‘Scorched-Earth’ Battle Continues in NorCal

     SAN FRANCISCO (CN) – A judge dismissed federal, but not state, claims against officials in a Northern California county arising from a “scorched-earth” child custody battle and allegations of government corruption.
     U.S. District Judge Richard Seeborg on Thursday granted Del Norte County officials’ motion for summary judgment on a woman’s federal claims of deprivation of familial association, but allowed state claims to proceed.
     The lawsuit stems from the allegedly unwarranted seizure of minor twin daughters, Jane Does 1 and 2, and their temporary placement by Child Welfare Services into foster care after their mother took them into a neighboring county “without legal authority to do so,” breaking a court order to return them to her ex-husband and failing to appear at a Feb. 3, 2012 custody hearing.
     Seeborg described the fight between Jennifer Brown and ex-husband Daniel Crocket as a “scorched-earth” battle for custody of their daughters that dates back to January 2012, when Brown and her father took her children to neighboring Humboldt County for medical exams.
     Believing that Crocket had molested the girls, Brown and her father Barry Brown, a former county investigator, took them to a Humboldt County hospital for Sexual Assault Response Team exams.
     Brown said she took them to Humboldt County because Child Welfare Services in Del Norte County did not respond adequately to the sexual abuse allegations. Del Norte County is the farthest northwest county in California, on the Oregon border. Its county seat and only incorporated city is Crescent City.
     Brown says her father informed Del Norte County officials by letter and telephone that he was taking the children from the county for their own safety, in accordance with California Penal Code § 278.7(a), which states that “criminal penalties for child abduction do not apply to those who have legal custody of the child, [and] have ‘a good faith and reasonable belief that the child, if left with the other person, will suffer immediate bodily injury or emotional harm.'”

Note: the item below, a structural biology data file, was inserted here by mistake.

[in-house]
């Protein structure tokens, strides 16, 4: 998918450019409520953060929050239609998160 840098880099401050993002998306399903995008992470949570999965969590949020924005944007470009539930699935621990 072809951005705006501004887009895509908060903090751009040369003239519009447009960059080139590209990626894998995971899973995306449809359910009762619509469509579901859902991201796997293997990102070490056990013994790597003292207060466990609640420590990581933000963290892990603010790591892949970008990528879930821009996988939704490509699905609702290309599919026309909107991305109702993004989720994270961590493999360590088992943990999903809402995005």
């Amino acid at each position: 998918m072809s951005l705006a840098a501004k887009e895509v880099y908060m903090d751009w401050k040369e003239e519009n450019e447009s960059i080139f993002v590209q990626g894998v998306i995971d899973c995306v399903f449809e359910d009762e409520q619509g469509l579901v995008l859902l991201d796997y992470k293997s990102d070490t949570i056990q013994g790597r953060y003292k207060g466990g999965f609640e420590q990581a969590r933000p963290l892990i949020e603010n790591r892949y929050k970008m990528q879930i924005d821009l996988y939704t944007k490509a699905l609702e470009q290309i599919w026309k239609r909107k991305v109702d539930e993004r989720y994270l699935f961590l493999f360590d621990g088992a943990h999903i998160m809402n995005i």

Del Norte County District Attorney Jon Alexander nonetheless issued arrest warrants for the Browns.
     Crocket was cleared of the sexual molestation allegations and the court granted him primary custody of the girls.
     Brown and her daughters sued Crocket, Alexander, Del Norte County and others for several claims under state and federal law, including deprivation of familial association under the First and Fourteenth Amendments.
     Brown claims that Alexander, whom she had informed of the girls’ whereabouts by telephone, omitted material information from affidavits in support of the arrest warrants for child abduction, and that he did so because Crocket contributed to his campaign fund.
     The defendants sought judgment on the pleadings on Jan. 13, 2016.
     Although Brown claims she spoke with Alexander and told him where the girls were and why they were there, Seeborg said she nonetheless was obligated to follow court orders.
     “Jennifer’s contact with Alexander did not relieve her of the obligation to comply with the custody and visitation order or her duty to appear at the Feb. 3 custody hearing,” Seeborg wrote in the march 3 order. “Accordingly, even if Alexander submitted false information in support of the application for the protective custody warrant, those statements were unnecessary to the finding of probable cause.
     Specifically, even it Jennifer has complied with California Penal Code § 278.7(a), such compliance relieved her of the prospect of criminal punishment for child abduction, not her obligation to comply with the custody and visitation order. Plaintiffs have therefore failed to show that a reasonable jury could conclude the county defendants impermissibly interfered with plaintiffs’ right to familial affiliation; defendants are entitled to summary judgment.” (Citations omitted.)
     Seeborg ruled that Brown’s remaining state claims may proceed, and retained jurisdiction over the case on the basis of “judicial economy and convenience.”

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